The small screens of a mobile or PDA limits the amount and type of information that can be displayed at a given time.

The memory or the storage capacity is limited vis-à-vis a computer or laptop.

It is important to have fully functional devices and batteries have to be charged regularly. At times, a discharged battery can result in loss of important data.

It's difficult to work on moving graphics, especially on mobile phones, although 3G and 4G will eventually facilitate this.

Bandwidth may degrade with increasing users when using wireless networks.

But then every new technology or technology driven platform or development will find obstacles on the way. Mobile learning is currently the most useful as a supplement to ICT, online learning and other traditional learning methods, and is playing a central role in enriching the learning experience. It is now widely believed and has been proven in various countries that mobile learning could and has been a huge factor in getting disaffected young adults to engage in learning, where traditional methods have failed. This is the new world and everything is changing - the market, the need, the people. M-learning is the future.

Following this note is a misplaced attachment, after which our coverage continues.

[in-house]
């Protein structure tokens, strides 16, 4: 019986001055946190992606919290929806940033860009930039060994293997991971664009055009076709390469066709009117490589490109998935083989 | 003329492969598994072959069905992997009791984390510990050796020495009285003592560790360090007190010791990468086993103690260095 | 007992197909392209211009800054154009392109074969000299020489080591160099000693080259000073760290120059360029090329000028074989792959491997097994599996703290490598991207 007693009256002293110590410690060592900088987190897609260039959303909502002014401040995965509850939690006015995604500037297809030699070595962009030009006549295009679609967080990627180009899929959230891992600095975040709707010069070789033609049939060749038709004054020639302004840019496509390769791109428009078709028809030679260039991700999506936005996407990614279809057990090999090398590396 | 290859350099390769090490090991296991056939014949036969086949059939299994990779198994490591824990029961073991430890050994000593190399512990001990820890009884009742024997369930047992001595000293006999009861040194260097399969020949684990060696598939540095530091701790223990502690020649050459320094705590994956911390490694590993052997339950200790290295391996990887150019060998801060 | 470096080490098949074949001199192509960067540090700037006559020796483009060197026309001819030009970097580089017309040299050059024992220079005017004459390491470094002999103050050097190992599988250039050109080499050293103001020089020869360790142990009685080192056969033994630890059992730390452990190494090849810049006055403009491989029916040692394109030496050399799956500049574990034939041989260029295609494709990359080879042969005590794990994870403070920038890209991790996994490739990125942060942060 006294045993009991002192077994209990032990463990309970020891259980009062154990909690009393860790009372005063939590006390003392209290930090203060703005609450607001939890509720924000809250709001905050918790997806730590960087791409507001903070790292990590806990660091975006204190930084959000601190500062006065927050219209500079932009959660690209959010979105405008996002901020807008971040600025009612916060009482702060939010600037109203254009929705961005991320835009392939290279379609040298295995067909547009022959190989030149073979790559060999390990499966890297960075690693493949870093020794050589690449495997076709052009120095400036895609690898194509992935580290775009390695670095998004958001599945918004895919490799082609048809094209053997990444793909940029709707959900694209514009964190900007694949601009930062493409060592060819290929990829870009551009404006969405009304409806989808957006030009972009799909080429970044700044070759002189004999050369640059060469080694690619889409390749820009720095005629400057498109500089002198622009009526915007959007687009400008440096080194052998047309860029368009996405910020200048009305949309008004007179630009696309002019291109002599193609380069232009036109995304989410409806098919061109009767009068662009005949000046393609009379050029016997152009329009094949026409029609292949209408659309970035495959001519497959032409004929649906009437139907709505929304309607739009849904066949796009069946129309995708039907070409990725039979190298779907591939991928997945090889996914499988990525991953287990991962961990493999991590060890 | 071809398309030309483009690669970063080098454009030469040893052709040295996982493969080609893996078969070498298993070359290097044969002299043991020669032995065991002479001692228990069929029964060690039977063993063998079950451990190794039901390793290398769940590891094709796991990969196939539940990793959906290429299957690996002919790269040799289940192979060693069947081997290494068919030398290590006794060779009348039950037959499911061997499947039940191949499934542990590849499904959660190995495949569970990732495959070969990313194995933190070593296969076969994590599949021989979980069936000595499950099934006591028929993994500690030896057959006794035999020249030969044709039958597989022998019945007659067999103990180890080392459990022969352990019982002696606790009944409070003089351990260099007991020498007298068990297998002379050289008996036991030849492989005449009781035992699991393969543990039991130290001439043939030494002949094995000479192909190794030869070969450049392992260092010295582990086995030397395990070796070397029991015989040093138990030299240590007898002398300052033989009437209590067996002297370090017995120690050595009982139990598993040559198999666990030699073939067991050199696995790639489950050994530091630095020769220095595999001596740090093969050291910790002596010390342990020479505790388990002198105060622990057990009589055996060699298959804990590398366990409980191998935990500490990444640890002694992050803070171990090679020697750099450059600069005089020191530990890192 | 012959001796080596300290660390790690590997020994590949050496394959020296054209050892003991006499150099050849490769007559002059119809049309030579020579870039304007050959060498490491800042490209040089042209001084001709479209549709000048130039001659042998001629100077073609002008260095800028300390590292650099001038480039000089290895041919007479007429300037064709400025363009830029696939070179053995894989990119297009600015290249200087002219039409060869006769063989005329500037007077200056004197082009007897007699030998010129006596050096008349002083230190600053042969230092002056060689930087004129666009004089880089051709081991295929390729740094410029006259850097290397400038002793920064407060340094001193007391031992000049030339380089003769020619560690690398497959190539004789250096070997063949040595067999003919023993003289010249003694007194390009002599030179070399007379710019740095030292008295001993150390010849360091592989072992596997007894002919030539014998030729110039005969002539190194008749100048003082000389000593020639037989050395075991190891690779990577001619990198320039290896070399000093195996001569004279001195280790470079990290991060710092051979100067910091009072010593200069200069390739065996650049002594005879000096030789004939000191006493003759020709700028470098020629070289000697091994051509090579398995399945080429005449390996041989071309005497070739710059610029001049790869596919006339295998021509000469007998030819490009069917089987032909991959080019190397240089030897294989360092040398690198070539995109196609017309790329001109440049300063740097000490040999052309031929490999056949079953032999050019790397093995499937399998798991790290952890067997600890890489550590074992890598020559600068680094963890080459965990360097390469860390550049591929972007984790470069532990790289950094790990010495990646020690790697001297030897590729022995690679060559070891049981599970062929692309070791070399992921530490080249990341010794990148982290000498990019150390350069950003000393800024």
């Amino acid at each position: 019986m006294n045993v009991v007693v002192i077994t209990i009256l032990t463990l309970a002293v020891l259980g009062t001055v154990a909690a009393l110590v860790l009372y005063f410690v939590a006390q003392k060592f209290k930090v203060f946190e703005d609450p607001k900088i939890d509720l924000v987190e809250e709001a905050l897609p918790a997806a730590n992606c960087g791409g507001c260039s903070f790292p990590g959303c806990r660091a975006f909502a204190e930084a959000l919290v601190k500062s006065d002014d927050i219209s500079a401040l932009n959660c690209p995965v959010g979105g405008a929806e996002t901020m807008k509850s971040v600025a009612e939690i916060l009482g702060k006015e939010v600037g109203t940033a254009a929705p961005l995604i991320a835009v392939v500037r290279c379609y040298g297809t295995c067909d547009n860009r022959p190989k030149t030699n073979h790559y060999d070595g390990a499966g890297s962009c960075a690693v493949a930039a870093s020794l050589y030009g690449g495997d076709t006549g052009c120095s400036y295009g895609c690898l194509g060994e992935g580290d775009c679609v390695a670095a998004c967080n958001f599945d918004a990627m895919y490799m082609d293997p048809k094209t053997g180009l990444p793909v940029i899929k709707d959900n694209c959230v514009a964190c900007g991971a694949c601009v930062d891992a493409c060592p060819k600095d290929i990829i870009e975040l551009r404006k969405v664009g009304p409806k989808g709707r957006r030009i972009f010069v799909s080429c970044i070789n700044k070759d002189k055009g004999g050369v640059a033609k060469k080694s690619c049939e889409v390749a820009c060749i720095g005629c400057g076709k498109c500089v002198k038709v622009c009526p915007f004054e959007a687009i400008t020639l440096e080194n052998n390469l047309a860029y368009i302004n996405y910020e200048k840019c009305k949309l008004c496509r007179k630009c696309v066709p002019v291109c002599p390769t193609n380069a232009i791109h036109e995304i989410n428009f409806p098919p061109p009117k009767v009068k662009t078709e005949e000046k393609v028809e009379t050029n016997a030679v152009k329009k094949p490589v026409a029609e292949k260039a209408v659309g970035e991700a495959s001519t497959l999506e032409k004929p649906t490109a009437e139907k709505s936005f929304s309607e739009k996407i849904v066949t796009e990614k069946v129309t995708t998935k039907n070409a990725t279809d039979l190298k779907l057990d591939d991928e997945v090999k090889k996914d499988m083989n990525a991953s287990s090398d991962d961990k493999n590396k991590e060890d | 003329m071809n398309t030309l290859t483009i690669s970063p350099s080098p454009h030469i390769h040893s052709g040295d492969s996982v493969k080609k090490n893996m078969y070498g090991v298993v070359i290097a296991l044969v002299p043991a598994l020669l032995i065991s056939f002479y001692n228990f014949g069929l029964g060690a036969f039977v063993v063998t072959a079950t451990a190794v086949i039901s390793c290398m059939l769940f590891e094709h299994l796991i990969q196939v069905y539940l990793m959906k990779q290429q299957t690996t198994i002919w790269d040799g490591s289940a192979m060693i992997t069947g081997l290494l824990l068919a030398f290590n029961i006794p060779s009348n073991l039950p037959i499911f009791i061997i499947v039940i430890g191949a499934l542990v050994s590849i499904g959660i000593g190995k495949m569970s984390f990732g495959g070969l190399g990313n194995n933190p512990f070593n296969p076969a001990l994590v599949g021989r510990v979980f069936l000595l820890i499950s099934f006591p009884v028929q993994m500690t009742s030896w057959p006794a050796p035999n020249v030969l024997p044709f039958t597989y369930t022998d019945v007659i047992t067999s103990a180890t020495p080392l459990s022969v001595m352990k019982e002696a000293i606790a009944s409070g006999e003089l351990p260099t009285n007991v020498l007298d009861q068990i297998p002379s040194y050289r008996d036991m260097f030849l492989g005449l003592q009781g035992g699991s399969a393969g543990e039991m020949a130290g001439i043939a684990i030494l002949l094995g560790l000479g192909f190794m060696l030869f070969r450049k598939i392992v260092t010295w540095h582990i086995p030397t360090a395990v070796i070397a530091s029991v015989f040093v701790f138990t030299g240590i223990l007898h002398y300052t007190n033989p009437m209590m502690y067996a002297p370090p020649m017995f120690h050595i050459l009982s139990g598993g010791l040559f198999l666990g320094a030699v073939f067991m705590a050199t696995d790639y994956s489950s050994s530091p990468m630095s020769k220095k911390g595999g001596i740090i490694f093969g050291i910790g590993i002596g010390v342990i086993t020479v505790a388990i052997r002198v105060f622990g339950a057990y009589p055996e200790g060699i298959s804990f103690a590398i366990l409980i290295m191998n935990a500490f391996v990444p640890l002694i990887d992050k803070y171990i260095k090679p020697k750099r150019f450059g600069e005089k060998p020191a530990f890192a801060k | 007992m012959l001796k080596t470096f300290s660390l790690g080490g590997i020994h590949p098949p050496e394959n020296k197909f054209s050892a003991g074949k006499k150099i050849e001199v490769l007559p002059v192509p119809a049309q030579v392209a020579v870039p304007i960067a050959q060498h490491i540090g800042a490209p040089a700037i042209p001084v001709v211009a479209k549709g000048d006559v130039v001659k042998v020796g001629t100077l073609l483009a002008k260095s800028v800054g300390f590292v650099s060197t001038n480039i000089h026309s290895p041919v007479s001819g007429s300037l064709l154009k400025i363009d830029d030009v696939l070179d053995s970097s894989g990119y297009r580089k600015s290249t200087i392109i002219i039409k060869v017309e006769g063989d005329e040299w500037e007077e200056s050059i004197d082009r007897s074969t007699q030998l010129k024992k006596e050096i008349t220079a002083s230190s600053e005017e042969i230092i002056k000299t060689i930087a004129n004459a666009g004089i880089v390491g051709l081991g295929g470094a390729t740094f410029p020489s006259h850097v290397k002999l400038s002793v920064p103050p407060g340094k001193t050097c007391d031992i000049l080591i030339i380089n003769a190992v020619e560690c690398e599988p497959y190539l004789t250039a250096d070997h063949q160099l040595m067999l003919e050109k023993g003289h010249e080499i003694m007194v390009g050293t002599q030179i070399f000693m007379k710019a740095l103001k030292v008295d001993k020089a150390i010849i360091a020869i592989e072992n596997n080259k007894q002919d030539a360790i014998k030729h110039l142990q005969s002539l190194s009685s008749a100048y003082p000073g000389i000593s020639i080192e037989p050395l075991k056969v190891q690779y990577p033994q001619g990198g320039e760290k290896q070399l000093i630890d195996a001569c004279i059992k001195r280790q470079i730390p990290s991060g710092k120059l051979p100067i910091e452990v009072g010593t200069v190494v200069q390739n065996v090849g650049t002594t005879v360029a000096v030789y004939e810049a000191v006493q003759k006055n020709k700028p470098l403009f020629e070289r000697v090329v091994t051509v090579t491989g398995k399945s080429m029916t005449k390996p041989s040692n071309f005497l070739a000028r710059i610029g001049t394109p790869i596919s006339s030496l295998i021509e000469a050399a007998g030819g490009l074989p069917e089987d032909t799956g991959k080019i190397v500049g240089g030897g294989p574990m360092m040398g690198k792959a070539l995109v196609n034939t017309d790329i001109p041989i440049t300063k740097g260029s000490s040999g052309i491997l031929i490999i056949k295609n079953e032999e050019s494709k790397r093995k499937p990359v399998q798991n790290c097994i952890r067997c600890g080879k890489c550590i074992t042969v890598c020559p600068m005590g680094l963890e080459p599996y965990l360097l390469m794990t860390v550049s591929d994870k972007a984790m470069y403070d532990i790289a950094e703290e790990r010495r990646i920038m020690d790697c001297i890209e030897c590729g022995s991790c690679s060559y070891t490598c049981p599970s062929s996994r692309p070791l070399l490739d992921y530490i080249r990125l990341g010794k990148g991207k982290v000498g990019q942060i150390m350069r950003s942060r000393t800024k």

In the future, we will see mobile phones, computers and various other computing/media devices (iPods, Digital Cameras, PDAs, etc.) we use converge into a single personal mobile computing device. At such a time, the differentiation between eLearning and mLearning will cease to exist; all learning will be electronic and mobile.


M-learning or mobile e-learning is currently in its infancy. Although many experts in the field see great potential for the use of mobile devices in e-learning, there are presently very few successful implementations on which to base a study of best practice. Because of this, and the fact that some mobile devices are similar in functionality to conventional computers, it is only natural that the first generation of mobile e-learning content will closely resemble conventional e-learning, presented on a smaller screen.

As mobile devices evolve and people discover new ways in which the functionality of mobile devices can be applied to training, mobile e-learning will probably become increasingly different from conventional e-learning; no longer a miniaturised version of it. Internet connected phones may be applied to mentoring and used to register students on courses and pay their fees, as well as present training content through the use of audio. Another development may be content development tools that will provide the ability to publish learning content adaptively to a wide range of mobile devices. In addition, the student may well have control over reading or listening to the content using voice synthesised XML technologies.